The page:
Demonstrating the curious effect of light on feathers are these three photos of the black-billed magpie.
We came across magpies on a Montana back road, shown in the first two photos. Athena captured the iridescent feathers on the wings and tail.
But often, as seen in the third photo taken by a different photographer, the bird shows no blue at all. They look black and white.
Birds get their color in many different ways.
Some birds, like the flamingo, get their color from the food they eat. They eat algae with beta-carotene and as a result, are a pink bird. This kind of pigment coloring is common in many birds.
In other birds, however, the color comes from the structure of the feather and the surrounding light. This is how the blue color is expressed in blue birds.
Light is refracted in the feather by a microscopic structure called a barbule or barb. There are tiny air pockets in the barbules that capture and scatter incoming light.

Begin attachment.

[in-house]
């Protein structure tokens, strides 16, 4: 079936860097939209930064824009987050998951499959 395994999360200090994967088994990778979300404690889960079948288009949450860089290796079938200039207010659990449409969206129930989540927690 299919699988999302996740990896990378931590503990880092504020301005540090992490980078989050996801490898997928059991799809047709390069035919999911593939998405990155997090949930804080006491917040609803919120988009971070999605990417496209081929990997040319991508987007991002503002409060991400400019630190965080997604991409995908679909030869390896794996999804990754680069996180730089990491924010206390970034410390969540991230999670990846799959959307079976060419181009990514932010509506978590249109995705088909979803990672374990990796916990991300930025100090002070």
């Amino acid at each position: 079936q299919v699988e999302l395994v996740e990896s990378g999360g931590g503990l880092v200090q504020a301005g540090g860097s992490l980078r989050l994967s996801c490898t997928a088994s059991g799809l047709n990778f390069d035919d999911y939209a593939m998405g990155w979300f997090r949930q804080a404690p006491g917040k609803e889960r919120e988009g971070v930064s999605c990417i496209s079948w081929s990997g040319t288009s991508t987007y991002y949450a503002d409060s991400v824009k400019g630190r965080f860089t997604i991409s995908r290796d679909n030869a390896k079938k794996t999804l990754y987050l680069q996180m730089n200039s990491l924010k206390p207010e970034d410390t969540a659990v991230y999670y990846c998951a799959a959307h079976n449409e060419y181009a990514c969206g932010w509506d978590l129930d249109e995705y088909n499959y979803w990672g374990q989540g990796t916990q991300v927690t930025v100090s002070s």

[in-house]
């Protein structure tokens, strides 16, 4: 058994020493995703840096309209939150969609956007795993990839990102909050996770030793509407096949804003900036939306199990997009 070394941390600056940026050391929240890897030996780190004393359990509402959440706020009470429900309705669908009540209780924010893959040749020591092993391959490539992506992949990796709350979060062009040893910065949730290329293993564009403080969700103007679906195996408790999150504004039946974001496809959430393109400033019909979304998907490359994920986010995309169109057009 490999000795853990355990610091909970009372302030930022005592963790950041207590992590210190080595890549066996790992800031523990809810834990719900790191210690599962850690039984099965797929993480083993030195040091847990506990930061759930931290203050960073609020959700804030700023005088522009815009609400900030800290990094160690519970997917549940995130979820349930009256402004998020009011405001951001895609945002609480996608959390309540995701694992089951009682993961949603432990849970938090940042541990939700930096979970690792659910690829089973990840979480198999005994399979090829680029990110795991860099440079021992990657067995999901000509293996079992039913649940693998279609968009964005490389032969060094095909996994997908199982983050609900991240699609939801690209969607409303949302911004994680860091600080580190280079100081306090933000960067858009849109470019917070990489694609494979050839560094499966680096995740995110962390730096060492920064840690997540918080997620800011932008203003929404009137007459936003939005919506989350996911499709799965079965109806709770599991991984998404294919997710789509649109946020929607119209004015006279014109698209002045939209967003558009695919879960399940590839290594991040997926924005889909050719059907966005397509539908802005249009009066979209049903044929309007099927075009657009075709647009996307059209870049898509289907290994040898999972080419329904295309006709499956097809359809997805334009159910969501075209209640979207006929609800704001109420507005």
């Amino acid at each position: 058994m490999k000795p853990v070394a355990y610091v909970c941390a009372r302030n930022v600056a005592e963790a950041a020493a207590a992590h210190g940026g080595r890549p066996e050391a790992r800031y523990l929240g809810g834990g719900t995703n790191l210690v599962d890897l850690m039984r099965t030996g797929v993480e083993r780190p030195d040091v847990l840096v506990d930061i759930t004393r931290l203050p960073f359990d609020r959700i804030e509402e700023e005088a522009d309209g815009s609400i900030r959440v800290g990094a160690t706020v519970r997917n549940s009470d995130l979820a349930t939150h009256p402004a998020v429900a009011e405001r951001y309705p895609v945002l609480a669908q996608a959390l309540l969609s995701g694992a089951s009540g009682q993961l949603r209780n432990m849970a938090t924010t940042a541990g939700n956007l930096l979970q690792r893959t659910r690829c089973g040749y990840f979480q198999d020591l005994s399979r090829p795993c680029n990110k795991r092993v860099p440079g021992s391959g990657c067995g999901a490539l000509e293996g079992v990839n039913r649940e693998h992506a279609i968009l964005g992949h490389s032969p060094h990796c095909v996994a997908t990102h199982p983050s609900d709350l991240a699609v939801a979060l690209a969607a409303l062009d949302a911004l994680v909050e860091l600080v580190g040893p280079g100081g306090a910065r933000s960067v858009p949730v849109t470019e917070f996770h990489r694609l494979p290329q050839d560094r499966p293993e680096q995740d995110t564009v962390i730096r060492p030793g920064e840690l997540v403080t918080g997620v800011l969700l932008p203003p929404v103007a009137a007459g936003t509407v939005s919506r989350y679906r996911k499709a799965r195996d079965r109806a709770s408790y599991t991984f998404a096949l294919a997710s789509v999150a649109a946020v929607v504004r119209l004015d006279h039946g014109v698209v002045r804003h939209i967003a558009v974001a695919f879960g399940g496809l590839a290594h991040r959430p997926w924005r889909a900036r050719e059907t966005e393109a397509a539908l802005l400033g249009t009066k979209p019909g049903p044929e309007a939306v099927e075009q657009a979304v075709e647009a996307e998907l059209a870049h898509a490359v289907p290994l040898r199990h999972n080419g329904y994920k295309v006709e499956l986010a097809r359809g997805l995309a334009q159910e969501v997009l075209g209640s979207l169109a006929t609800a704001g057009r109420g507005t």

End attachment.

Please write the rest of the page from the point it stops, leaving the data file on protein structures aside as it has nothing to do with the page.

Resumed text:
In both blue- and iridescent-feathered birds, light is the determining factor for the color we see. Bird photographers and birders are acutely aware of this distinction.
Likewise, sometimes we look at a hummingbird and the throat (gorget) looks black. Then the bird turns slightly and you get a riot of color.
It is quite complicated, with varying wavelength refractions, differing species, etc.
Structural coloration is an often-studied concept in nature for application to artificial or manufactured colors. More here.
With some birds, everything in your perspective literally changes when more light is shed on the situation. Another cool thing about birds.
Photo credit: Athena Alexander unless otherwise noted